Tunbridge Wells is a successful and prosperous town, with an inspiring past and a bright future.
But the outer seeming of our town, currently twinkling with festive lights, disguises the number of people – adults and children – who suffer from mental health issues.
It is the forgotten illness, the condition to which there is still stigma attached, which affects the lives of about a quarter of the UK population.
The Times of Tunbridge Wells wants your help to combat this condition.
Please support our 2015 Christmas charity appeal, in aid of three local mental health charities.
Together, Crossways Community, Fegans and Tunbridge Wells Mental Health Resource make a difference to hundreds of people, every year.
Chris Munday of Crossways said: “A few months into my time in Tunbridge Wells, I have realised that there is another side to this lovely place. For there is a price to everything. And I am concerned that the price for this success is, in some cases, poor mental health.
“We cannot allow this to continue. We and our children deserve better. Because this is not a tale of unremitting gloom. There is help right here in Tunbridge Wells for those who struggle with poor mental health.”
As Alison Skulczuk of TWMHR added: “This appeal will make a big difference to a lot of local people. Some of the services we offer can save lives.”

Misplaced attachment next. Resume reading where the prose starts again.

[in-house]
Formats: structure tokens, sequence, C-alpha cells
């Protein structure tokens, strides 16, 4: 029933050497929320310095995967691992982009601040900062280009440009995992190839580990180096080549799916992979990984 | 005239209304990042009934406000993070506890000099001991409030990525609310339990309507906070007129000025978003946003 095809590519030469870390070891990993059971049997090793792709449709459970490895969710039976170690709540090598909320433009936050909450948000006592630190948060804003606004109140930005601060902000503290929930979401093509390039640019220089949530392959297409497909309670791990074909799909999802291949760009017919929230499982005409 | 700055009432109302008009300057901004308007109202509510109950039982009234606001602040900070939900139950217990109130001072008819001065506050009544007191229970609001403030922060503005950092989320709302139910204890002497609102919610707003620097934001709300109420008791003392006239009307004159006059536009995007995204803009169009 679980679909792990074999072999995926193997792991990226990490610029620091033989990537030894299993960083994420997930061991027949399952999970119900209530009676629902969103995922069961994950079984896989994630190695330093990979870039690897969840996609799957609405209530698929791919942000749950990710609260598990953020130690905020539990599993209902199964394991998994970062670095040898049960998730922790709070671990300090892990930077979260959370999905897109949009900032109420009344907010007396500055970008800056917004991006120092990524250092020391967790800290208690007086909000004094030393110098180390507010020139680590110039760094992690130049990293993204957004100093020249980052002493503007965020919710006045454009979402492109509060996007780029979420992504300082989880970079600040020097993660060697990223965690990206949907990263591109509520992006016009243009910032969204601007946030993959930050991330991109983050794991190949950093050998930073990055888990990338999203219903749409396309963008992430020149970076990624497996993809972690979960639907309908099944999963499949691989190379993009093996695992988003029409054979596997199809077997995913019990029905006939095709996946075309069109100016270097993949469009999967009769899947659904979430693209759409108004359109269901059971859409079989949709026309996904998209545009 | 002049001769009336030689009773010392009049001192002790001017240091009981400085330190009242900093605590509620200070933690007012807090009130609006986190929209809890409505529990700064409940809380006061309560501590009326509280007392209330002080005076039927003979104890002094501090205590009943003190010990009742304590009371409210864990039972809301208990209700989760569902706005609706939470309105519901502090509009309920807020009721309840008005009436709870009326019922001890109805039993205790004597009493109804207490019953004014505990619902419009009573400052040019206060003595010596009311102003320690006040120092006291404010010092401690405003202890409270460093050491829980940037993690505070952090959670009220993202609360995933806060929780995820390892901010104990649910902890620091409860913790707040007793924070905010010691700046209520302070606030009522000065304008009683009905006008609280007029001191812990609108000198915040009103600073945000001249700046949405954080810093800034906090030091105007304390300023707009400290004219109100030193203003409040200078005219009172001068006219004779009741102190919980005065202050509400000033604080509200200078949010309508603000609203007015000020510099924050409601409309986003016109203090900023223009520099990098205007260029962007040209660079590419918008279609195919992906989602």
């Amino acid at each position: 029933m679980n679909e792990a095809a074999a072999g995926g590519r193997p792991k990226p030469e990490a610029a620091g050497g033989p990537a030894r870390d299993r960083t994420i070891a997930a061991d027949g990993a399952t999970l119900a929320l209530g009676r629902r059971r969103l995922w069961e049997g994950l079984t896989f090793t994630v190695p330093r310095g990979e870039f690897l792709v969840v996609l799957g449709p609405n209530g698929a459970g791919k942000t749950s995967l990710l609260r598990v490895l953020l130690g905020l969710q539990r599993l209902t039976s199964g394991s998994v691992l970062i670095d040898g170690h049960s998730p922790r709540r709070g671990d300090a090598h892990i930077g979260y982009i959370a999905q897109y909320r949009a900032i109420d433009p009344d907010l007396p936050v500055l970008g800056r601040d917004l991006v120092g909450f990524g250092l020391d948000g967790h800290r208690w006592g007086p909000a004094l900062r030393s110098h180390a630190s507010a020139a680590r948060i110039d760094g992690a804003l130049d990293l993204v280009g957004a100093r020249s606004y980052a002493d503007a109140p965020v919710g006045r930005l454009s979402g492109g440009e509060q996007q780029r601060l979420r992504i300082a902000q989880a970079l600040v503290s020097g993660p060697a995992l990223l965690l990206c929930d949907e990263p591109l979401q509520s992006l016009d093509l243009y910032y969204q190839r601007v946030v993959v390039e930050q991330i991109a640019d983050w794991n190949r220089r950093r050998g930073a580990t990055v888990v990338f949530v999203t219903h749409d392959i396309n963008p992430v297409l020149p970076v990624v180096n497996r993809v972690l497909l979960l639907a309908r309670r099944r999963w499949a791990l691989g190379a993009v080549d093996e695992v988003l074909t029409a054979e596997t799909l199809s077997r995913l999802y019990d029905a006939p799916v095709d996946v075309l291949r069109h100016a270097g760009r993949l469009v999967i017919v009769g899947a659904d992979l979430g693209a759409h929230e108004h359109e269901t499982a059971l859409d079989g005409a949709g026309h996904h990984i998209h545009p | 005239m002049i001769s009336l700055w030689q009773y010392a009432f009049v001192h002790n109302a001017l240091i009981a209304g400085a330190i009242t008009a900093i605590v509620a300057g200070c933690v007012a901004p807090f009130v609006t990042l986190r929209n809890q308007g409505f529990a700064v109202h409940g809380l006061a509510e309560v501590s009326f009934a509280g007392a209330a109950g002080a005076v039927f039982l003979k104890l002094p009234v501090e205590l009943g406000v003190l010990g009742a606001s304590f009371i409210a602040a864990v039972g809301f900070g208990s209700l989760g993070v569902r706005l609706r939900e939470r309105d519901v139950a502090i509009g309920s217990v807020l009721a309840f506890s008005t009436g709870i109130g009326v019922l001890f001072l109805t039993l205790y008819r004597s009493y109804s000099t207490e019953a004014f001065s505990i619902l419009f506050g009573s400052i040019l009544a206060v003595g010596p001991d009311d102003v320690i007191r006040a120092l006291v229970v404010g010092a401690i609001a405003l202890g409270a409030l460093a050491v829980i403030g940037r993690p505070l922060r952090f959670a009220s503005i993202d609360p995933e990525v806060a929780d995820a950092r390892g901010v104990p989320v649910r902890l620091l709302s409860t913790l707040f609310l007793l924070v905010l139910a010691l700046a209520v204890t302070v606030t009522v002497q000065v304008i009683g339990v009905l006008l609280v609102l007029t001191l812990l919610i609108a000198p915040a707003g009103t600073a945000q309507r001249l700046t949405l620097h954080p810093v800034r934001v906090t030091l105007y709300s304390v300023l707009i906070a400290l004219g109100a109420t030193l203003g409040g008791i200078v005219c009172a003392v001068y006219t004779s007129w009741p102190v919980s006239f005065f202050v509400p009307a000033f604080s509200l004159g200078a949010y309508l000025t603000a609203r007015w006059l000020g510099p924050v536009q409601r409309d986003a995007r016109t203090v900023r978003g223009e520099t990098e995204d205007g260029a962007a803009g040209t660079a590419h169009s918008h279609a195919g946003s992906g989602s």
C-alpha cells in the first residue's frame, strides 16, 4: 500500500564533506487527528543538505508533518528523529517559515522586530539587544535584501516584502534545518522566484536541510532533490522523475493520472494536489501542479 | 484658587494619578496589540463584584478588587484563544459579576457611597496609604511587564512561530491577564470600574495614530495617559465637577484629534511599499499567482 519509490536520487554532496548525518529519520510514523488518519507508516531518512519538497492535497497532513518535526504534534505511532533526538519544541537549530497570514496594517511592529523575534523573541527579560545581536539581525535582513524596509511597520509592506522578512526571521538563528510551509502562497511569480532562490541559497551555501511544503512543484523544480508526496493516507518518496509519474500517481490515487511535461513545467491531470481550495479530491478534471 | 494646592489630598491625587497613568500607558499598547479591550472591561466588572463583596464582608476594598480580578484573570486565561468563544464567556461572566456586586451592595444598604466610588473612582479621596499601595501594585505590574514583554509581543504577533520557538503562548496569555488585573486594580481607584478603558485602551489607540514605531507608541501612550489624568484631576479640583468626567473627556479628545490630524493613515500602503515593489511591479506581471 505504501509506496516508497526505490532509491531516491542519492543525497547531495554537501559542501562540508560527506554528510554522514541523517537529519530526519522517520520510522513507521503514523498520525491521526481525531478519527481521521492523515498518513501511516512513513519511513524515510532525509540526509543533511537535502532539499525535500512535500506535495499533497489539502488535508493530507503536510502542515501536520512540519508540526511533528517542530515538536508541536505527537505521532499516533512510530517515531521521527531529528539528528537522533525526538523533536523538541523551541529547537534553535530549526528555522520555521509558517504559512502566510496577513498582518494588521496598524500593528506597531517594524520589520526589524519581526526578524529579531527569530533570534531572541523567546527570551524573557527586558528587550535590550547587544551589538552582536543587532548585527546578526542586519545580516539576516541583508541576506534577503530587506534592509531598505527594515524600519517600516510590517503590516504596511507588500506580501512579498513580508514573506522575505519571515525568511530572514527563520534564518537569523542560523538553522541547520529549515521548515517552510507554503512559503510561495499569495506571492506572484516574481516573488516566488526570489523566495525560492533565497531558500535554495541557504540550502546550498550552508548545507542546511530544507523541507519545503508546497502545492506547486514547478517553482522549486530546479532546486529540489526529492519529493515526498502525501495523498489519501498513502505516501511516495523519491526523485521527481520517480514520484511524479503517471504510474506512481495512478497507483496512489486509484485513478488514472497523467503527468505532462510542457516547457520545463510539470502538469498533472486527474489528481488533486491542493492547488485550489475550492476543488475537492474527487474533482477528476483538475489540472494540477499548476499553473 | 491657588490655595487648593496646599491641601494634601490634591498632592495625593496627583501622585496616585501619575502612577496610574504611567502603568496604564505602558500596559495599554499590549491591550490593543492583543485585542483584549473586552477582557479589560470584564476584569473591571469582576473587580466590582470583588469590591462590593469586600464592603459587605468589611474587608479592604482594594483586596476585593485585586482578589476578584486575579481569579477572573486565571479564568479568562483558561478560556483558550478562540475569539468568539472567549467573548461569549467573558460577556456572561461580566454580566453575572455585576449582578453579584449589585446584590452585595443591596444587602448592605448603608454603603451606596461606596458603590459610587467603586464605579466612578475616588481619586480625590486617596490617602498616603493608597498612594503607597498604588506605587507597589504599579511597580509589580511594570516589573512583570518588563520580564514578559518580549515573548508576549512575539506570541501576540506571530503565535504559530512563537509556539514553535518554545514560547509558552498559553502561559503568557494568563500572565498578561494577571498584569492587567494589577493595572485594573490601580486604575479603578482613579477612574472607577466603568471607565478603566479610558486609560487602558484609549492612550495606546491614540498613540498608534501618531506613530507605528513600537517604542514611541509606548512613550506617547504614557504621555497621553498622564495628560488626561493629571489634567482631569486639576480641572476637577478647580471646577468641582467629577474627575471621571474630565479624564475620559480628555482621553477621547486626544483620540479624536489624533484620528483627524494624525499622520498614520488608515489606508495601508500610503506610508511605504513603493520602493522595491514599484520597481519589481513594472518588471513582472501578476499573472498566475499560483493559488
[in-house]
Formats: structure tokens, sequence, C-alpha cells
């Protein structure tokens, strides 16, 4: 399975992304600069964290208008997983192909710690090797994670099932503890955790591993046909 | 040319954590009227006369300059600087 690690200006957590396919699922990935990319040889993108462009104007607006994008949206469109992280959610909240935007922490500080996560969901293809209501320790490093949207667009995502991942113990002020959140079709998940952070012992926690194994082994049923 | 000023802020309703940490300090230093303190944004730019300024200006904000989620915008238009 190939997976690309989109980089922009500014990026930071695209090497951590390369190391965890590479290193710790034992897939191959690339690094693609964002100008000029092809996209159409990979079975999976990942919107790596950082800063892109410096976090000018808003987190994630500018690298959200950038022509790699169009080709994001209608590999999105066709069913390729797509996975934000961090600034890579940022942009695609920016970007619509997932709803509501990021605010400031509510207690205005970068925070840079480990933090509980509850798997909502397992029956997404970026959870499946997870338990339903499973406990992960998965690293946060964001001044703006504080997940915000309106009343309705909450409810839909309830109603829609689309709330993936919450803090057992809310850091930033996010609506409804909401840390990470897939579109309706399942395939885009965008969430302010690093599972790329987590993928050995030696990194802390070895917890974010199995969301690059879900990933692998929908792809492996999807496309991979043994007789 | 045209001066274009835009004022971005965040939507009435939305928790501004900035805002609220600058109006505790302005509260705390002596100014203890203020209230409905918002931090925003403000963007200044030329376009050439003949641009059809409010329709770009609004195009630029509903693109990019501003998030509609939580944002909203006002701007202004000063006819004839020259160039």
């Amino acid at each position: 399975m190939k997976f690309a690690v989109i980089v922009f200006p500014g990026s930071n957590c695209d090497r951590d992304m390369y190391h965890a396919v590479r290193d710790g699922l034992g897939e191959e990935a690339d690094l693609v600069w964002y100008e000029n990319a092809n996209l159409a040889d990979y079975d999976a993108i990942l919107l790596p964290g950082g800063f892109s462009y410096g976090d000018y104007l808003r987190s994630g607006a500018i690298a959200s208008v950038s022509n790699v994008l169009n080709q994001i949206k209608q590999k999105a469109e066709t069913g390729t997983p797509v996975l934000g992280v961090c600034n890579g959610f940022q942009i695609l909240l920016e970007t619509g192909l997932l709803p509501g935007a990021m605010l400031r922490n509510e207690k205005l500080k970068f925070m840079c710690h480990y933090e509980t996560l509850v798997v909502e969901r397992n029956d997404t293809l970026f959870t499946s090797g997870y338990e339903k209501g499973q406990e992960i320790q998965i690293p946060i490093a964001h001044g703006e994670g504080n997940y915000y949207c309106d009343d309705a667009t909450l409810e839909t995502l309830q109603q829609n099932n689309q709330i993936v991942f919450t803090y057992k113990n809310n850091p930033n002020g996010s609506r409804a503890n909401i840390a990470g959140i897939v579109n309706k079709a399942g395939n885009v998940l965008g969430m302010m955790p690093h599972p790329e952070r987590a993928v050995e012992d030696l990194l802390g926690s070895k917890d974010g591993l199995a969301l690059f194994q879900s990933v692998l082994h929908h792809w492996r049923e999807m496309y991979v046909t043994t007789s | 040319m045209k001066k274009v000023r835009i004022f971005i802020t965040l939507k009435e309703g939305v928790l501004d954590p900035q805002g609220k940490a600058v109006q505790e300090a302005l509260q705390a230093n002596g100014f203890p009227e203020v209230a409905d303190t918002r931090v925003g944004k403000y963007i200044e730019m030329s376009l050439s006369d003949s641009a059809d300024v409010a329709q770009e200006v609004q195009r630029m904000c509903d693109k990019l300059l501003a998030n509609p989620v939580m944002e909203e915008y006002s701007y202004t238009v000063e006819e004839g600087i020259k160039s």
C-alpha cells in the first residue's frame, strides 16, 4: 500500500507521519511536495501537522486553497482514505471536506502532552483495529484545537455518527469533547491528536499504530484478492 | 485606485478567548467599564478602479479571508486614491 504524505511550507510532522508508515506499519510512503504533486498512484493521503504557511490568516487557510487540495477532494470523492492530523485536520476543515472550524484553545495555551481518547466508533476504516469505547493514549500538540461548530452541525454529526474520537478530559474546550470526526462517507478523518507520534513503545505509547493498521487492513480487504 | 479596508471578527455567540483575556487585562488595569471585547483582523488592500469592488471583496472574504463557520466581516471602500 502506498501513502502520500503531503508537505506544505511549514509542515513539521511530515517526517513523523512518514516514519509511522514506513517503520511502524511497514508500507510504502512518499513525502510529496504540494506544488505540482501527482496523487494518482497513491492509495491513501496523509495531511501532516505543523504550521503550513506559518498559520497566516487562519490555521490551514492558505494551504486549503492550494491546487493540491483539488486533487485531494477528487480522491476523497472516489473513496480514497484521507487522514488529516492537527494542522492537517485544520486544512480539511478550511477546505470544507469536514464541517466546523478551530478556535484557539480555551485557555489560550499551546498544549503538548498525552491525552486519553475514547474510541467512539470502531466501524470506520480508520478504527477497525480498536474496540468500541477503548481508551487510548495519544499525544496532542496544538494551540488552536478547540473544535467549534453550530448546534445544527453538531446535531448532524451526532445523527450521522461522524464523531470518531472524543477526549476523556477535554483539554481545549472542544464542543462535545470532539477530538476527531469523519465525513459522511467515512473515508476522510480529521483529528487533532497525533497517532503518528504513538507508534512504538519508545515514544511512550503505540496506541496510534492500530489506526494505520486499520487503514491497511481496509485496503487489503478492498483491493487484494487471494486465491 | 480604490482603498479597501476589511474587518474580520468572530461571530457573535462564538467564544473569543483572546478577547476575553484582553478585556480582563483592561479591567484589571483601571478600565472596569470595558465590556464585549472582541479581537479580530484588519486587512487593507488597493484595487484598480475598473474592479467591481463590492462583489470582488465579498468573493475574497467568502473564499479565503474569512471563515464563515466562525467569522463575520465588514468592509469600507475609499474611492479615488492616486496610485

How readers can rid society of ‘forgotten illness’ stigma
Many regard it as the ‘forgotten illness’ and yet one in four people will suffer from it over the course of their lifetime.
We are talking about mental illness, something that can hit any of us at any time, causing financial hardship, social isolation and even the loss of job, home and family.
Sadly, it’s an illness that, in the eyes of the misinformed, carries a social stigma. And nowhere is that ‘stigma’ more alive and well than in this town.
Tunbridge Wells is an affluent, go-getting place where those who deal with mental health and all its issues tell us nothing is allowed to get in the way of people achieving their goals and that includes mental illness.
This means some people refuse to recognise that mental illness is a fact of life and that those who suffer from the condition need help.
That’s why the Times has chosen three local mental health charities as the subject of our first Christmas appeal.
We want to raise the profile of their work in west Kent and at the same time raise much-needed funds that will help them educate young people about mental health issues and provide practical help for those who are dealing with them.
Over the coming weeks we will be featuring the three charities – Tunbridge Wells Mental Health Resource, Crossways Community and Fegans – and inviting you to make donations.
We invited the Crossways chief executive Chris Munday, who has been in the job six months, to give us some background to what’s happening on the ground in Tunbridge Wells. Before joining this local mental health organisation he was a partner in a law firm in the City of London where, among other things, he ran the firm’s award-winning social responsibility programme. He is a governor of the largest infant school in the south-east and the trustee of a nursery school.
All donations to the Christmas appeal will automatically be split between the Times’ three chosen charities.